(sigh) Almost finished typing...

 

To answer your question, the M 80 and M 100 are both good sound headphones and I own them both. Neither of them sound like audiophile headphones and if you want to know what I would class them as I would class them as upper tier mainstream audio gear. The M 80 is a smoother more fluid sound signature with very rolled off highs and a slight boost in the lows. Extension on both ends is decent but not great and there is a little bass bleed into the lower mids although not much. The M 100 is the more capable headphone of the two and has more detail in it's sig, better mid transition in the highs and lows more extension in the highs and lows and far more bass in the lows that doesn't bleed into the lower mids. the decision is yours which one you buy but seriously, you'll never know which headphone works for you until you try it yourself. If you're really that worried about it I say wait until the M 100 is on display on the store shelves and try it out before you buy. That's the only 100% way of knowing if it will work for you.


@ my fellow thread boppers

 

Guys, I know I'm coming across as a bit of a jerk with this post but come on. It's supposed to be about the music not the gear. Just because a headphone isn't audiophile grade doesn't mean it's a bad headphone it just means it's a colored headphone. If it's done right the coloration can sound quite nice. If it's done wrong it'll sound like garbage ( read Beats). That's why i like V-MODA's new line of headphones so much the way Val has chosen to tune the frequencies is quite tasteful and fun sounding. In the end it's all supposed to be about having fun and enjoying the music, right?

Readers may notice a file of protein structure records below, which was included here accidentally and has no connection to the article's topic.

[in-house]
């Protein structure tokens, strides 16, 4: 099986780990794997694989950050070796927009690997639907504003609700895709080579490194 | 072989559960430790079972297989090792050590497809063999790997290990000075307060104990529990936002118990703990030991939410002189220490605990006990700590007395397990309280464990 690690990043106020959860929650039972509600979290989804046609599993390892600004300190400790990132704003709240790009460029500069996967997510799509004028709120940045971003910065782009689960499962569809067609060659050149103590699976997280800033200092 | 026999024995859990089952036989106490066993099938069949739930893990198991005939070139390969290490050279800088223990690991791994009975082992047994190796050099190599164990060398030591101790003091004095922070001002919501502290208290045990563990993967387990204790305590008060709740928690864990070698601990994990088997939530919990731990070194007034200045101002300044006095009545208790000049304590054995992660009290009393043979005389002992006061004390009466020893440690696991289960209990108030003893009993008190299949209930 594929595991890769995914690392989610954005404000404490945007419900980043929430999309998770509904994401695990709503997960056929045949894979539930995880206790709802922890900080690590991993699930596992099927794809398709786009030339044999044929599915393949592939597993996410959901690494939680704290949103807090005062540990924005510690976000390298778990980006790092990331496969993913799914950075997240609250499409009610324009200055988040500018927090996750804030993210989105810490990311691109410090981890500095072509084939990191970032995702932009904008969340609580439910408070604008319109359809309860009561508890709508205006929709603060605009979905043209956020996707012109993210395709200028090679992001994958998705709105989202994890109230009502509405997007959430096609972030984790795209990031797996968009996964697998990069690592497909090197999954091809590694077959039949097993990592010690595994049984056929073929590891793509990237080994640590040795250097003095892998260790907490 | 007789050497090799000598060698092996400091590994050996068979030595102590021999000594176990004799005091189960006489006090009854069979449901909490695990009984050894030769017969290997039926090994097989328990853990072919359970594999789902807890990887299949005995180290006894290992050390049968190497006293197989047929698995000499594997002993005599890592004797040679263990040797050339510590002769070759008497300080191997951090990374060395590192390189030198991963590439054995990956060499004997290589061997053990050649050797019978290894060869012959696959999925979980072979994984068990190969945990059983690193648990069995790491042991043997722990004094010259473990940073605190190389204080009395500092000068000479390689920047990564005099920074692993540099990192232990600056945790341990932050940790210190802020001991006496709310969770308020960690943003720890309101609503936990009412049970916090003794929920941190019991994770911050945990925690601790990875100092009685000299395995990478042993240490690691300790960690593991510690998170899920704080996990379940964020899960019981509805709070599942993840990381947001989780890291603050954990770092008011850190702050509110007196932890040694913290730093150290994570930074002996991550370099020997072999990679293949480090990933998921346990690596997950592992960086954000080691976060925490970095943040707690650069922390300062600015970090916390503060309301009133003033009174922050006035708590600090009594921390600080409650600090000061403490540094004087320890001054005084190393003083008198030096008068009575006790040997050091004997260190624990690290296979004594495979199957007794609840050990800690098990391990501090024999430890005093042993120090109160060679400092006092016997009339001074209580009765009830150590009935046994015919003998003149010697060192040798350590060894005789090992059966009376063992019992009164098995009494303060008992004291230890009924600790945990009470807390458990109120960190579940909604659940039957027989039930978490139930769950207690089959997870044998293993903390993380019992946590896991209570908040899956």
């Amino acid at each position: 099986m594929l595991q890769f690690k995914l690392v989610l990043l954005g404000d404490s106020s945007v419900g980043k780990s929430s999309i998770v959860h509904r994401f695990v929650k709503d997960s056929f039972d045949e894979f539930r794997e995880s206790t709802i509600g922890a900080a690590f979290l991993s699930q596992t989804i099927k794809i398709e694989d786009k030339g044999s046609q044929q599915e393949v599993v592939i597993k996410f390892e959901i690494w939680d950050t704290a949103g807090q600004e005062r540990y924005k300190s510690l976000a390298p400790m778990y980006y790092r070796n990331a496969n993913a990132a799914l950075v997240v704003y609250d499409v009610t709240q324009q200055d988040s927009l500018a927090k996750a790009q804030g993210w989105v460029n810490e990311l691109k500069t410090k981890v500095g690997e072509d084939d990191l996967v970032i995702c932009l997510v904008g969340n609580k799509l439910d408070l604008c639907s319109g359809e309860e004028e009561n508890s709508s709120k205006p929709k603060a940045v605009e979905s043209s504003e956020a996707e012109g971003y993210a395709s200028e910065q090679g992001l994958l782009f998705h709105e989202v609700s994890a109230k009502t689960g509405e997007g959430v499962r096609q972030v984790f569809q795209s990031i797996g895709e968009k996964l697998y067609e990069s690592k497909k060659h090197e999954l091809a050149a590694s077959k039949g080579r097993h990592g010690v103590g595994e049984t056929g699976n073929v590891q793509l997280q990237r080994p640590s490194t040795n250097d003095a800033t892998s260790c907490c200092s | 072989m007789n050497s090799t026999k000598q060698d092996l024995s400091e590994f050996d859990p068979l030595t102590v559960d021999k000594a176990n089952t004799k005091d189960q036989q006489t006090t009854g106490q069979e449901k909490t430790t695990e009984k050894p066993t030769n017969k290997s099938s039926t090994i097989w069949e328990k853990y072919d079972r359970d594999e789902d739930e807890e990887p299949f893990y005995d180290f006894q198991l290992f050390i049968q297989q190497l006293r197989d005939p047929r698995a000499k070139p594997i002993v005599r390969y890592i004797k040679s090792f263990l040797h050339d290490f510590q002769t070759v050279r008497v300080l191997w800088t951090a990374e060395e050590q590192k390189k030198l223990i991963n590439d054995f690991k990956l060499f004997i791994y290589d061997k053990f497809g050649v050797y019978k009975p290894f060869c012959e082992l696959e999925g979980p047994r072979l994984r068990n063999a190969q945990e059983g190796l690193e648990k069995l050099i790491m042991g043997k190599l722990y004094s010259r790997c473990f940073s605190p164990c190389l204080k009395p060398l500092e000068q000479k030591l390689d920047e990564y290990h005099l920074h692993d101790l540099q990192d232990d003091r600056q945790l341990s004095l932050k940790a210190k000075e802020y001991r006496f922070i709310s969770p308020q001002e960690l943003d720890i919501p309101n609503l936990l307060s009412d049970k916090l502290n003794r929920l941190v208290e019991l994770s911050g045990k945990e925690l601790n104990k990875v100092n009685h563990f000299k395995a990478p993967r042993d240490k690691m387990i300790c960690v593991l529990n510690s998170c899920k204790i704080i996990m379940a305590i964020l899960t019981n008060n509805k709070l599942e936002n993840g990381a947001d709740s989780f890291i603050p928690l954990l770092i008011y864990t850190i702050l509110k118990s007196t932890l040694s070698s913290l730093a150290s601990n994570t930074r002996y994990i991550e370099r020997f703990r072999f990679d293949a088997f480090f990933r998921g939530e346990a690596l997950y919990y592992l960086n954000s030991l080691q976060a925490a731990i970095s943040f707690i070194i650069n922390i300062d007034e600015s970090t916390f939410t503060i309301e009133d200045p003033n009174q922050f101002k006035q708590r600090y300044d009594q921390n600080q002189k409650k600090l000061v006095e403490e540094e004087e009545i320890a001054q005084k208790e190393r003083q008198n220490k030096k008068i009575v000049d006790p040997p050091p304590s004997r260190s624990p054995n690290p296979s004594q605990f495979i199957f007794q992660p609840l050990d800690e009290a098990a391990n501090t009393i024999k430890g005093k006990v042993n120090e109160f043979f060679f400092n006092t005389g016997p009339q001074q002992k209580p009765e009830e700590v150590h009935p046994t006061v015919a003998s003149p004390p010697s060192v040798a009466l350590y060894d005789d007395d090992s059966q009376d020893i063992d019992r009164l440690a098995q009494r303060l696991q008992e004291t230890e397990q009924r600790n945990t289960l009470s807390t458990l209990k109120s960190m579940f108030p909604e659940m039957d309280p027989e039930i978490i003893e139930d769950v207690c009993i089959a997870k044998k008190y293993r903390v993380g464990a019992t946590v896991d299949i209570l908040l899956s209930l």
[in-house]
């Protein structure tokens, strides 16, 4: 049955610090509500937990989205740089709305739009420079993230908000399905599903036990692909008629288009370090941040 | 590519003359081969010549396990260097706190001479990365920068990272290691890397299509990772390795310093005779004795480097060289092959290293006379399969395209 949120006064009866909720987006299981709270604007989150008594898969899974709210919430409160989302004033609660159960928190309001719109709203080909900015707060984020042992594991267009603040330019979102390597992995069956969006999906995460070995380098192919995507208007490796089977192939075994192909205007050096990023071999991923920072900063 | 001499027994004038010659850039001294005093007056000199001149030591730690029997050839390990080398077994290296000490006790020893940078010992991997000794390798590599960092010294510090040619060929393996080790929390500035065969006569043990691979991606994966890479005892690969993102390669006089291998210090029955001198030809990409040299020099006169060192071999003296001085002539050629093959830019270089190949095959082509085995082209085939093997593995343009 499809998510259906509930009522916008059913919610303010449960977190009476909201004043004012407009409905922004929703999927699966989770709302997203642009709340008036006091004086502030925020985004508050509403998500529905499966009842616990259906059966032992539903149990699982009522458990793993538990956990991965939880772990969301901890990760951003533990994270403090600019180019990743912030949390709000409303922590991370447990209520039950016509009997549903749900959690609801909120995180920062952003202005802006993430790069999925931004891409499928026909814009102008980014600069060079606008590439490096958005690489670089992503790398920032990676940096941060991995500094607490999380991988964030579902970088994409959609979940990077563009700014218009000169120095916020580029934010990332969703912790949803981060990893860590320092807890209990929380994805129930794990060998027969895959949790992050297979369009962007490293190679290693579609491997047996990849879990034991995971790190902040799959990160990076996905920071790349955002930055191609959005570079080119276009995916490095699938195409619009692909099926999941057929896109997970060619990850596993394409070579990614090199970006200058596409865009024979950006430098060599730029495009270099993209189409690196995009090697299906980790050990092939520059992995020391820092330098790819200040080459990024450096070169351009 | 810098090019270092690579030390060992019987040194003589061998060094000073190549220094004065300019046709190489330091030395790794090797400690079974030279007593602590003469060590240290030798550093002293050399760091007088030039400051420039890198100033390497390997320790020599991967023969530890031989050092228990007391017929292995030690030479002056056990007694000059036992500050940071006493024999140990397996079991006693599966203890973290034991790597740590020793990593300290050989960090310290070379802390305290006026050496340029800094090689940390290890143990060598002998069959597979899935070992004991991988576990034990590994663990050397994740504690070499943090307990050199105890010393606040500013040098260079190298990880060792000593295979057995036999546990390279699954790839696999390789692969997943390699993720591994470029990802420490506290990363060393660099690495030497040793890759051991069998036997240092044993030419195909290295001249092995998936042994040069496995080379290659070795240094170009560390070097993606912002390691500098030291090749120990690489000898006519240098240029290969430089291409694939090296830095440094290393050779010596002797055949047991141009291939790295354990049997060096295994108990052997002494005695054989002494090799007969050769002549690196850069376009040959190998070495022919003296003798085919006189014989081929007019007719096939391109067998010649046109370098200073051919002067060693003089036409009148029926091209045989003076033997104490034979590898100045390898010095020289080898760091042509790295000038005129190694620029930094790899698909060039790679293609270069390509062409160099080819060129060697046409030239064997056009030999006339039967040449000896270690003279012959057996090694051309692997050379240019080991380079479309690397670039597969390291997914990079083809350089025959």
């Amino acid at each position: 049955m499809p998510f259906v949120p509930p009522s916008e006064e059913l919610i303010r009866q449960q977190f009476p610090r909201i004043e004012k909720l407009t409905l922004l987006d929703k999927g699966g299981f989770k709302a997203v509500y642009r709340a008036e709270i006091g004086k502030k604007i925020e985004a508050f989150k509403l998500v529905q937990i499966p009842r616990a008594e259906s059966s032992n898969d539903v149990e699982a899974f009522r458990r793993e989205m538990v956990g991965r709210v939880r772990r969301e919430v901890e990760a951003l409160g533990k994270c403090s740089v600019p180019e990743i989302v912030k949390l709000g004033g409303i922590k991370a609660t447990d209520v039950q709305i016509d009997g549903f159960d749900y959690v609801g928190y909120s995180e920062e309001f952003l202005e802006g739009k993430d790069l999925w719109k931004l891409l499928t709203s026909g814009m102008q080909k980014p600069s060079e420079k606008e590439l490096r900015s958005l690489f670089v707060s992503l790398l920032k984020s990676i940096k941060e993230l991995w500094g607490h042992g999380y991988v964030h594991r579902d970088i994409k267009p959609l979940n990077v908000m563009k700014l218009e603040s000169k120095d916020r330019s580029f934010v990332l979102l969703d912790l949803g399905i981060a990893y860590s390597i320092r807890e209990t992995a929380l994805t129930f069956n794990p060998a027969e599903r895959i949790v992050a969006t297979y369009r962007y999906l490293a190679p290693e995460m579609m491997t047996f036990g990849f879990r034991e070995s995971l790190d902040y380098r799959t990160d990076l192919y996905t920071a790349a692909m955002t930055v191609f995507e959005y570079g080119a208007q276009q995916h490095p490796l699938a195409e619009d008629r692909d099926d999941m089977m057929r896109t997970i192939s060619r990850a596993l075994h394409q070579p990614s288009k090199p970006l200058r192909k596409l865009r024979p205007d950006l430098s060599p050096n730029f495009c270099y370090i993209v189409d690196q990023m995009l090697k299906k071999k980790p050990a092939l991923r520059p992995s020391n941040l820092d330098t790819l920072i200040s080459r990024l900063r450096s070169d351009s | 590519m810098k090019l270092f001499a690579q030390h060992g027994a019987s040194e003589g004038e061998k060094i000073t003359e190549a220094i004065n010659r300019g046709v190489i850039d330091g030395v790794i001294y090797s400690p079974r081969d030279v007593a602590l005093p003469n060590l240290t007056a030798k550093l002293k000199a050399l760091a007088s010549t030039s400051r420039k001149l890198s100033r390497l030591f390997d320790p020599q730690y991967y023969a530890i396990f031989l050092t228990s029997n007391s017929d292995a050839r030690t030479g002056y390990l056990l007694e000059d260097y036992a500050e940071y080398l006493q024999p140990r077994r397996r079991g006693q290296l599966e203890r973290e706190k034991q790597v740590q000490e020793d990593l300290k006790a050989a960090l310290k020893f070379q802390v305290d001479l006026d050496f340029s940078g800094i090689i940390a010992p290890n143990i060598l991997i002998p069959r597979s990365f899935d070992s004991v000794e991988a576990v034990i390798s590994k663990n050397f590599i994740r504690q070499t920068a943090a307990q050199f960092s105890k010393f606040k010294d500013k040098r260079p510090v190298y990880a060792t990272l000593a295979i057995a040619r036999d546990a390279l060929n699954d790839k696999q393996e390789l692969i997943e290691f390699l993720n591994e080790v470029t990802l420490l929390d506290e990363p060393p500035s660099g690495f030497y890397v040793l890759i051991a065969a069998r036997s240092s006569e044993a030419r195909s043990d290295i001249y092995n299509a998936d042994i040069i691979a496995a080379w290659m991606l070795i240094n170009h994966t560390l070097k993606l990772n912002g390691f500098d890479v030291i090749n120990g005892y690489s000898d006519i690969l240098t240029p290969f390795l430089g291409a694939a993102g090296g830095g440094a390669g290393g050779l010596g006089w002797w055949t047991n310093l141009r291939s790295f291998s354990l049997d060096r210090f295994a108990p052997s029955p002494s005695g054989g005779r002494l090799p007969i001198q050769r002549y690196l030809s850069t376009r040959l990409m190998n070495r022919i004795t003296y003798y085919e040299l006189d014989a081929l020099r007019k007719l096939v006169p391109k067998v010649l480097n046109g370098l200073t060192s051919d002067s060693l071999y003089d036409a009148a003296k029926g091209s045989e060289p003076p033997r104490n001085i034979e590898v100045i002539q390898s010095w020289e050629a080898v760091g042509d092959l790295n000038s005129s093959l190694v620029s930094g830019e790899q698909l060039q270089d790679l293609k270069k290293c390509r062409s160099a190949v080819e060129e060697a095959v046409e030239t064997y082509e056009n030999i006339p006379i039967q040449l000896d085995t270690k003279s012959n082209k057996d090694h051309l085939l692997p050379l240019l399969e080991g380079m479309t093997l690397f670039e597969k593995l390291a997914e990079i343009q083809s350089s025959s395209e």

post #9610 of 21232

DigitalFreak, I think what you're describing are studio monitor headphones and/or pretentious pricks.  If you ask me an "audiophile" is simply someone who is looking for the best sound for them.  They will spend what it takes for something they feel sounds great, whether it is the absolute most neutral gear or not.  On the other hand, an audio engineer will use studio monitors and needs the absolute most neutral gear ever.  You aren't gonna see any actual audio engineers use something like, say, a high-end Grado, even though those are considered "audiophile" grade.


I guess this is why V-Moda avoids using the word "audiophile" and uses their own word, "modiophile," since they try to make something that sounds great and has a signature more attuned to modern music, not something that's accurate and would be used in a studio (you would have to be an idiot to use anything from v-moda in a studio).

post #9611 of 21232

Excellent post DigitalFreak, when I ordered the M-100 I expected a fun can for more modern music and that's exactly what I got.

post #9612 of 21232
Quote:
Originally Posted by DaBomb77766 View Post

DigitalFreak, I think what you're describing are studio monitor headphones and/or pretentious pricks.  If you ask me an "audiophile" is simply someone who is looking for the best sound for them.  They will spend what it takes for something they feel sounds great, whether it is the absolute most neutral gear or not.  On the other hand, an audio engineer will use studio monitors and needs the absolute most neutral gear ever.  You aren't gonna see any actual audio engineers use something like, say, a high-end Grado, even though those are considered "audiophile" grade.


I guess this is why V-Moda avoids using the word "audiophile" and uses their own word, "modiophile," since they try to make something that sounds great and has a signature more attuned to modern music, not something that's accurate and would be used in a studio (you would have to be an idiot to use anything from v-moda in a studio).


LMAO!!!!!